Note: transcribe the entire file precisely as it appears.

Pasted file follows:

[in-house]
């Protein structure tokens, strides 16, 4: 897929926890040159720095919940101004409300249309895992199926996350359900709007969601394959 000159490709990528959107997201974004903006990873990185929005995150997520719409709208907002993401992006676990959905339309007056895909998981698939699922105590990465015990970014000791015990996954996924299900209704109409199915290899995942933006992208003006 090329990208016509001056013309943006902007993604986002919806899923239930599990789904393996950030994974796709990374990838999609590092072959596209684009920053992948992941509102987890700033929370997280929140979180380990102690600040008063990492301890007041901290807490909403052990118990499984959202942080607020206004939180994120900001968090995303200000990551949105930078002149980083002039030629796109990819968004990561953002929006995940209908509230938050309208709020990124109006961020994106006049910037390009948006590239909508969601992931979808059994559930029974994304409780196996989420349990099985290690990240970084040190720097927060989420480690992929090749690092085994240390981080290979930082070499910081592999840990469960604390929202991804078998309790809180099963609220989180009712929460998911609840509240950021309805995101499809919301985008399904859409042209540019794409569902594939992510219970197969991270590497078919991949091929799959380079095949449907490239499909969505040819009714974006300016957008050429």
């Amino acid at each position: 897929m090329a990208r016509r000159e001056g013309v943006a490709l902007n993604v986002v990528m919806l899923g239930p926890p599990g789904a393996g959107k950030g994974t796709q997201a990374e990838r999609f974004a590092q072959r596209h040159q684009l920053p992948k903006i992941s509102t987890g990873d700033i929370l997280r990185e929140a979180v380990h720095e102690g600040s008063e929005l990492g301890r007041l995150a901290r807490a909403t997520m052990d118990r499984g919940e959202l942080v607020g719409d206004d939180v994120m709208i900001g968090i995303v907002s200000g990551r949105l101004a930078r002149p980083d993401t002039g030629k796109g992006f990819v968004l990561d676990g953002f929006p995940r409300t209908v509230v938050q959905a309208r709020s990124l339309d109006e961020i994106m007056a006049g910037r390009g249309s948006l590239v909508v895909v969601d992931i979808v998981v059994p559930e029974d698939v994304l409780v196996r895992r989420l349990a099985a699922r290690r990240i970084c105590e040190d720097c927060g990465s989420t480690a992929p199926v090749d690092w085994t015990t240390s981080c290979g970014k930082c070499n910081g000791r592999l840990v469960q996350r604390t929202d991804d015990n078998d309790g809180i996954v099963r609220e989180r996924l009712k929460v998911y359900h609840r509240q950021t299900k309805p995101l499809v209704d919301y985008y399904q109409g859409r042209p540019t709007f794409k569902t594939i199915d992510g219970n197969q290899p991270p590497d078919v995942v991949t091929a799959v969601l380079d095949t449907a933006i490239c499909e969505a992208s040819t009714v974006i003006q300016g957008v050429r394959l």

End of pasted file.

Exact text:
[in-house]
């Protein structure tokens, strides 16, 4: 897929926890040159720095919940101004409300249309895992199926996350359900709007969601394959 000159490709990528959107997201974004903006990873990185929005995150997520719409709208907002993401992006676990959905339309007056895909998981698939699922105590990465015990970014000791015990996954996924299900209704109409199915290899995942933006992208003006 090329990208016509001056013309943006902007993604986002919806899923239930599990789904393996950030994974796709990374990838999609590092072959596209684009920053992948992941509102987890700033929370997280929140979180380990102690600040008063990492301890007041901290807490909403052990118990499984959202942080607020206004939180994120900001968090995303200000990551949105930078002149980083002039030629796109990819968004990561953002929006995940209908509230938050309208709020990124109006961020994106006049910037390009948006590239909508969601992931979808059994559930029974994304409780196996989420349990099985290690990240970084040190720097927060989420480690992929090749690092085994240390981080290979930082070499910081592999840990469960604390929202991804078998309790809180099963609220989180009712929460998911609840509240950021309805995101499809919301985008399904859409042209540019794409569902594939992510219970197969991270590497078919991949091929799959380079095949449907490239499909969505040819009714974006300016957008050429």
């Amino acid at each position: 897929m090329a990208r016509r000159e001056g013309v943006a490709l902007n993604v986002v990528m919806l899923g239930p926890p599990g789904a393996g959107k950030g994974t796709q997201a990374e990838r999609f974004a590092q072959r596209h040159q684009l920053p992948k903006i992941s509102t987890g990873d700033i929370l997280r990185e929140a979180v380990h720095e102690g600040s008063e929005l990492g301890r007041l995150a901290r807490a909403t997520m052990d118990r499984g919940e959202l942080v607020g719409d206004d939180v994120m709208i900001g968090i995303v907002s200000g990551r949105l101004a930078r002149p980083d993401t002039g030629k796109g992006f990819v968004l990561d676990g953002f929006p995940r409300t209908v509230v938050q959905a309208r709020s990124l339309d109006e961020i994106m007056a006049g910037r390009g249309s948006l590239v909508v895909v969601d992931i979808v998981v059994p559930e029974d698939v994304l409780v196996r895992r989420l349990a099985a699922r290690r990240i970084c105590e040190d720097c927060g990465s989420t480690a992929p199926v090749d690092w085994t015990t240390s981080c290979g970014k930082c070499n910081g000791r592999l840990v469960q996350r604390t929202d991804d015990n078998d309790g809180i996954v099963r609220e989180r996924l009712k929460v998911y359900h609840r509240q950021t299900k309805p995101l499809v209704d919301y985008y399904q109409g859409r042209p540019t709007f794409k569902t594939i199915d992510g219970n197969q290899p991270p590497d078919v995942v991949t091929a799959v969601l380079d095949t449907a933006i490239c499909e969505a992208s040819t009714v974006i003006q300016g957008v050429r394959l």